2 and reigned for three years in Jerusalem. His mother's name was Micaiah daughter of Uriel of Gibeah. When war broke out between Abijah and Jeroboam,
3 Abijah took the field with an army of four hundred thousand picked warriors, while Jeroboam took the field against him with eight hundred thousand picked warriors.
5 Do you not know that Yahweh, God of Israel, has given eternal sovereignty of Israel to David and his sons by an inviolable covenant?
8 And now you propose to resist Yahweh's sovereignty as exercised by the sons of David because there is a great number of you and you have the golden calves that Jeroboam made you for gods!
9 Have you not driven out the priests of Yahweh, the sons of Aaron and the Levites, to make priests of your own like the peoples of foreign countries? Anyone who comes with a bull and seven rams to get himself consecrated can become priest of these gods that are no gods.
11 morning after morning, evening after evening, they present burnt offerings and perfumed incense to Yahweh, they put the bread of permanent offering on the clean table and nightly light the lamps on the golden lamp-stand; for we keep the decree of Yahweh our God, although you have abandoned him.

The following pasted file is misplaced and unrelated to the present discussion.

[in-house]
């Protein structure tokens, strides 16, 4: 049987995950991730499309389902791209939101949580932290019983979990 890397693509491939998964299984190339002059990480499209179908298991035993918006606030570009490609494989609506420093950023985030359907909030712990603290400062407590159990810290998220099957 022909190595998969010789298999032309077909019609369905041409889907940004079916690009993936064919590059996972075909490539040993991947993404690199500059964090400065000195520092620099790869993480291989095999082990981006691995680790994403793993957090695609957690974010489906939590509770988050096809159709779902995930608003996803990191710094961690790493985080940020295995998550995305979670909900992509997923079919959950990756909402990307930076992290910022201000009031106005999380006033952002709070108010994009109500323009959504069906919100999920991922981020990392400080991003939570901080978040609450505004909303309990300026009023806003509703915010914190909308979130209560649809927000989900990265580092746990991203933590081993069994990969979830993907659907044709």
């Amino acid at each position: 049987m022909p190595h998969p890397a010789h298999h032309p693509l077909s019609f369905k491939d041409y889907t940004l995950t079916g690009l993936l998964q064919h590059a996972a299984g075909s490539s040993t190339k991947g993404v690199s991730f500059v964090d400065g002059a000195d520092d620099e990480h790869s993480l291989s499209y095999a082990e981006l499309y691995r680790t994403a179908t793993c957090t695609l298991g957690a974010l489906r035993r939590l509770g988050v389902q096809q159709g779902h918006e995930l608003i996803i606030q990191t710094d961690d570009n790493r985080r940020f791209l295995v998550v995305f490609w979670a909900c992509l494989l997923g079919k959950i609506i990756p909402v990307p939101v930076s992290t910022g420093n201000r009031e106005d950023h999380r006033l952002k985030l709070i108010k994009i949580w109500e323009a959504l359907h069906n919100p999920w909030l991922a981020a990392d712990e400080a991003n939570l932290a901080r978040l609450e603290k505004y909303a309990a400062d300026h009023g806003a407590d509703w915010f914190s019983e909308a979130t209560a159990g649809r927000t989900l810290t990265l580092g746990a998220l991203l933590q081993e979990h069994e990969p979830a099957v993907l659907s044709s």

13 Now Jeroboam had sent a party round to ambush them from the rear; thus the main force confronted Judah and the ambush lay to their rear.
19 Abijah pursued Jeroboam, taking from him the towns of Bethel with its dependencies, Jeshanah with its dependencies and Ephron with its dependencies,
22 The rest of the history of Abijah, his conduct and his sayings, are recorded in the midrash of the prophet Iddo.
23 When Abijah fell asleep with his ancestors, he was buried in the City of David; his son Asa succeeded him. In his time the country was at peace for ten years.
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The New Jerusalem Bible (NJB) is a Catholic translation of the Bible published in 1985. The New Jerusalem Bible (NJB) has become the most widely used Roman Catholic Bible outside of the United States. It has the imprimatur of Cardinal George Basil Hume.
Like its predecessor, the Jerusalem Bible, the New Jerusalem Bible (NJB) version is translated "directly from the Hebrew, Greek or Aramaic." The 1973 French translation, the Bible de Jerusalem, is followed only "where the text admits to more than one interpretation." Introductions and notes, with some modifications, are taken from the Bible de Jerusalem.
Source: The Very Reverend Dom (Joseph) Henry Wansbrough, OSB, MA (Oxon), STL (Fribourg), LSS (Rome), a monk of Ampleforth Abbey and a biblical scholar. He was General Editor of the New Jerusalem Bible. "New Jerusalem Bible, Regular Edition", pg. v.